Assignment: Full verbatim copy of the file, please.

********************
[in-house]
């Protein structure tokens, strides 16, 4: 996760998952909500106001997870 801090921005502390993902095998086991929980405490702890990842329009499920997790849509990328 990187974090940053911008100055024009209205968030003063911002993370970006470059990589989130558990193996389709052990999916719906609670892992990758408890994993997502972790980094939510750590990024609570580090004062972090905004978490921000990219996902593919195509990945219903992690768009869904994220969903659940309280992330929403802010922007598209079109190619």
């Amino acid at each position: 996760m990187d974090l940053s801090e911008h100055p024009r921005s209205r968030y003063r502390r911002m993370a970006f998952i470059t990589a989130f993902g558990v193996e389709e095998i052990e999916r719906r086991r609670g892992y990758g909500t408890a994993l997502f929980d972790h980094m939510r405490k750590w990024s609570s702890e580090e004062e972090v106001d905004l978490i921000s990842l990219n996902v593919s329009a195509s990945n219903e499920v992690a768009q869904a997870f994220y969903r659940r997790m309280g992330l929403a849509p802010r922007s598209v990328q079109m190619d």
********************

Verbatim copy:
[in-house]
């Protein structure tokens, strides 16, 4: 996760998952909500106001997870 801090921005502390993902095998086991929980405490702890990842329009499920997790849509990328 990187974090940053911008100055024009209205968030003063911002993370970006470059990589989130558990193996389709052990999916719906609670892992990758408890994993997502972790980094939510750590990024609570580090004062972090905004978490921000990219996902593919195509990945219903992690768009869904994220969903659940309280992330929403802010922007598209079109190619």
């Amino acid at each position: 996760m990187d974090l940053s801090e911008h100055p024009r921005s209205r968030y003063r502390r911002m993370a970006f998952i470059t990589a989130f993902g558990v193996e389709e095998i052990e999916r719906r086991r609670g892992y990758g909500t408890a994993l997502f929980d972790h980094m939510r405490k750590w990024s609570s702890e580090e004062e972090v106001d905004l978490i921000s990842l990219n996902v593919s329009a195509s990945n219903e499920v992690a768009q869904a997870f994220y969903r659940r997790m309280g992330l929403a849509p802010r922007s598209v990328q079109m190619d």